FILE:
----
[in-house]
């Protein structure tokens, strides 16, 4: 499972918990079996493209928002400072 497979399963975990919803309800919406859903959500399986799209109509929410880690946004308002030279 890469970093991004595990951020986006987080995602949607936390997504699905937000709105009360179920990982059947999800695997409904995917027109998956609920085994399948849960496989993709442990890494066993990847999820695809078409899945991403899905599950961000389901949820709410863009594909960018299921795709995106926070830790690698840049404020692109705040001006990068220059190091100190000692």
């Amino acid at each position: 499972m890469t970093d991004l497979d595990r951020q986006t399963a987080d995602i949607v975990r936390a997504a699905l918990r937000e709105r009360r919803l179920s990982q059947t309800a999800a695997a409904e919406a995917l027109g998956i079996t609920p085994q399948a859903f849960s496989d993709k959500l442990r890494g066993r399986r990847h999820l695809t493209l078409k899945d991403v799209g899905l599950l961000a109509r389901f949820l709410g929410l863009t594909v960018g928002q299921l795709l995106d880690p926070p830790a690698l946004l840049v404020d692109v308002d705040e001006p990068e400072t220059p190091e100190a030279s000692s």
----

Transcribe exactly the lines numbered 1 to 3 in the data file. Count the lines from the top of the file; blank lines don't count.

[in-house]
């Protein structure tokens, strides 16, 4: 499972918990079996493209928002400072 497979399963975990919803309800919406859903959500399986799209109509929410880690946004308002030279 890469970093991004595990951020986006987080995602949607936390997504699905937000709105009360179920990982059947999800695997409904995917027109998956609920085994399948849960496989993709442990890494066993990847999820695809078409899945991403899905599950961000389901949820709410863009594909960018299921795709995106926070830790690698840049404020692109705040001006990068220059190091100190000692």
């Amino acid at each position: 499972m890469t970093d991004l497979d595990r951020q986006t399963a987080d995602i949607v975990r936390a997504a699905l918990r937000e709105r009360r919803l179920s990982q059947t309800a999800a695997a409904e919406a995917l027109g998956i079996t609920p085994q399948a859903f849960s496989d993709k959500l442990r890494g066993r399986r990847h999820l695809t493209l078409k899945d991403v799209g899905l599950l961000a109509r389901f949820l709410g929410l863009t594909v960018g928002q299921l795709l995106d880690p926070p830790a690698l946004l840049v404020d692109v308002d705040e001006p990068e400072t220059p190091e100190a030279s000692s």